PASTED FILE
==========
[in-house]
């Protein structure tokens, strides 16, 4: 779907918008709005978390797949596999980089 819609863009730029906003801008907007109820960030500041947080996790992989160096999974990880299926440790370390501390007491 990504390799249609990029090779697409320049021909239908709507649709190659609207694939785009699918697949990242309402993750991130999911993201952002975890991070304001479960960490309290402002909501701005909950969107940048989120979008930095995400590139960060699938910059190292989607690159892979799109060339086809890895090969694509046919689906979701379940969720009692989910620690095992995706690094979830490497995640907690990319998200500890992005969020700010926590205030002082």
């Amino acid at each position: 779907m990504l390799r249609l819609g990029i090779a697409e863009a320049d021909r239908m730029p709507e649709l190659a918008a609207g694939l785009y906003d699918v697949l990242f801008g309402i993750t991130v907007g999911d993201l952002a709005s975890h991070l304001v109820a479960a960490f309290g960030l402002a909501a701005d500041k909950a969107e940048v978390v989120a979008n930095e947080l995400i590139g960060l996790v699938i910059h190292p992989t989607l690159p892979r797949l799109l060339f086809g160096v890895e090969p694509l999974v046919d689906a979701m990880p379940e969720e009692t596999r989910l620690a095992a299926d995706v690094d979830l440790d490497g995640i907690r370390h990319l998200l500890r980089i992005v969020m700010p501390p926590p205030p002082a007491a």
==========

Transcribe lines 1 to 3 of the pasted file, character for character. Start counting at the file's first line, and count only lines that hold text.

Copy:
[in-house]
């Protein structure tokens, strides 16, 4: 779907918008709005978390797949596999980089 819609863009730029906003801008907007109820960030500041947080996790992989160096999974990880299926440790370390501390007491 990504390799249609990029090779697409320049021909239908709507649709190659609207694939785009699918697949990242309402993750991130999911993201952002975890991070304001479960960490309290402002909501701005909950969107940048989120979008930095995400590139960060699938910059190292989607690159892979799109060339086809890895090969694509046919689906979701379940969720009692989910620690095992995706690094979830490497995640907690990319998200500890992005969020700010926590205030002082």
């Amino acid at each position: 779907m990504l390799r249609l819609g990029i090779a697409e863009a320049d021909r239908m730029p709507e649709l190659a918008a609207g694939l785009y906003d699918v697949l990242f801008g309402i993750t991130v907007g999911d993201l952002a709005s975890h991070l304001v109820a479960a960490f309290g960030l402002a909501a701005d500041k909950a969107e940048v978390v989120a979008n930095e947080l995400i590139g960060l996790v699938i910059h190292p992989t989607l690159p892979r797949l799109l060339f086809g160096v890895e090969p694509l999974v046919d689906a979701m990880p379940e969720e009692t596999r989910l620690a095992a299926d995706v690094d979830l440790d490497g995640i907690r370390h990319l998200l500890r980089i992005v969020m700010p501390p926590p205030p002082a007491a």